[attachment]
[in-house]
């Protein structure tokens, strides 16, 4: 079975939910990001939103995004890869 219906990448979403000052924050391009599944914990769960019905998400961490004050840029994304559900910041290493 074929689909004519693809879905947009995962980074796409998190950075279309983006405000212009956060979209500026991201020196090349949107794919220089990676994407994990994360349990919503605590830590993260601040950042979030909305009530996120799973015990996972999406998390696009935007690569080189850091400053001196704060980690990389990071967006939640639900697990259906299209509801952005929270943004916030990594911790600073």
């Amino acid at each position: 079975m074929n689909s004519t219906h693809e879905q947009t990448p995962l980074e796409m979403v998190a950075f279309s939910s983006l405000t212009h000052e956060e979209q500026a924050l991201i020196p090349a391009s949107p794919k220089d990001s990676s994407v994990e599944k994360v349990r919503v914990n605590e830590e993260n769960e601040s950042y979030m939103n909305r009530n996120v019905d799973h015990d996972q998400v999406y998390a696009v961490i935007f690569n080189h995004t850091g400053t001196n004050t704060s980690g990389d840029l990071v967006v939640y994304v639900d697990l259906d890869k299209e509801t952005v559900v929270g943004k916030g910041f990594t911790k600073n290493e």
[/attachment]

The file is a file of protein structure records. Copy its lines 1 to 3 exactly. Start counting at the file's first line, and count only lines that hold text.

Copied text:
[in-house]
């Protein structure tokens, strides 16, 4: 079975939910990001939103995004890869 219906990448979403000052924050391009599944914990769960019905998400961490004050840029994304559900910041290493 074929689909004519693809879905947009995962980074796409998190950075279309983006405000212009956060979209500026991201020196090349949107794919220089990676994407994990994360349990919503605590830590993260601040950042979030909305009530996120799973015990996972999406998390696009935007690569080189850091400053001196704060980690990389990071967006939640639900697990259906299209509801952005929270943004916030990594911790600073």
């Amino acid at each position: 079975m074929n689909s004519t219906h693809e879905q947009t990448p995962l980074e796409m979403v998190a950075f279309s939910s983006l405000t212009h000052e956060e979209q500026a924050l991201i020196p090349a391009s949107p794919k220089d990001s990676s994407v994990e599944k994360v349990r919503v914990n605590e830590e993260n769960e601040s950042y979030m939103n909305r009530n996120v019905d799973h015990d996972q998400v999406y998390a696009v961490i935007f690569n080189h995004t850091g400053t001196n004050t704060s980690g990389d840029l990071v967006v939640y994304v639900d697990l259906d890869k299209e509801t952005v559900v929270g943004k916030g910041f990594t911790k600073n290493e």